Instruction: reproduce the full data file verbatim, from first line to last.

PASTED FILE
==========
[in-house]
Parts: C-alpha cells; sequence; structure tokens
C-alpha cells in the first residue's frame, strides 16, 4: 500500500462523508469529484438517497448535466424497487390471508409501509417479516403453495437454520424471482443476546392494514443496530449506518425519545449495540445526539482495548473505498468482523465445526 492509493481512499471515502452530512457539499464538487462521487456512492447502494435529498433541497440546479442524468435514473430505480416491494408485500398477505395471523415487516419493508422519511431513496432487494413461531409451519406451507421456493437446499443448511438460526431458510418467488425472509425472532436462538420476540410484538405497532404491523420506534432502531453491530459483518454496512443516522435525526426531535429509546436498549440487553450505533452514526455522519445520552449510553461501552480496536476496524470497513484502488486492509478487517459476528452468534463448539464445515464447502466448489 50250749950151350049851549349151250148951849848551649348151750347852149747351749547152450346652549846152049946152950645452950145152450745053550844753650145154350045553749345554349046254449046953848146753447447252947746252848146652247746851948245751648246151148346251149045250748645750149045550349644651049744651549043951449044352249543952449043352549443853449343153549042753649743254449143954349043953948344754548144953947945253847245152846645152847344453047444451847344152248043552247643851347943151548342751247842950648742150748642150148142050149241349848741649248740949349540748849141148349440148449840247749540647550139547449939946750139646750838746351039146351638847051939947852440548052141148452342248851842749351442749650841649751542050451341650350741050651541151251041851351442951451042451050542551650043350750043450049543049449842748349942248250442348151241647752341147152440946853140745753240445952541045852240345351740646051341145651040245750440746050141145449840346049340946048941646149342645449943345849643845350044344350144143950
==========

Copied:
[in-house]
Parts: C-alpha cells; sequence; structure tokens
C-alpha cells in the first residue's frame, strides 16, 4: 500500500462523508469529484438517497448535466424497487390471508409501509417479516403453495437454520424471482443476546392494514443496530449506518425519545449495540445526539482495548473505498468482523465445526 492509493481512499471515502452530512457539499464538487462521487456512492447502494435529498433541497440546479442524468435514473430505480416491494408485500398477505395471523415487516419493508422519511431513496432487494413461531409451519406451507421456493437446499443448511438460526431458510418467488425472509425472532436462538420476540410484538405497532404491523420506534432502531453491530459483518454496512443516522435525526426531535429509546436498549440487553450505533452514526455522519445520552449510553461501552480496536476496524470497513484502488486492509478487517459476528452468534463448539464445515464447502466448489 50250749950151350049851549349151250148951849848551649348151750347852149747351749547152450346652549846152049946152950645452950145152450745053550844753650145154350045553749345554349046254449046953848146753447447252947746252848146652247746851948245751648246151148346251149045250748645750149045550349644651049744651549043951449044352249543952449043352549443853449343153549042753649743254449143954349043953948344754548144953947945253847245152846645152847344453047444451847344152248043552247643851347943151548342751247842950648742150748642150148142050149241349848741649248740949349540748849141148349440148449840247749540647550139547449939946750139646750838746351039146351638847051939947852440548052141148452342248851842749351442749650841649751542050451341650350741050651541151251041851351442951451042451050542551650043350750043450049543049449842748349942248250442348151241647752341147152440946853140745753240445952541045852240345351740646051341145651040245750440746050141145449840346049340946048941646149342645449943345849643845350044344350144143950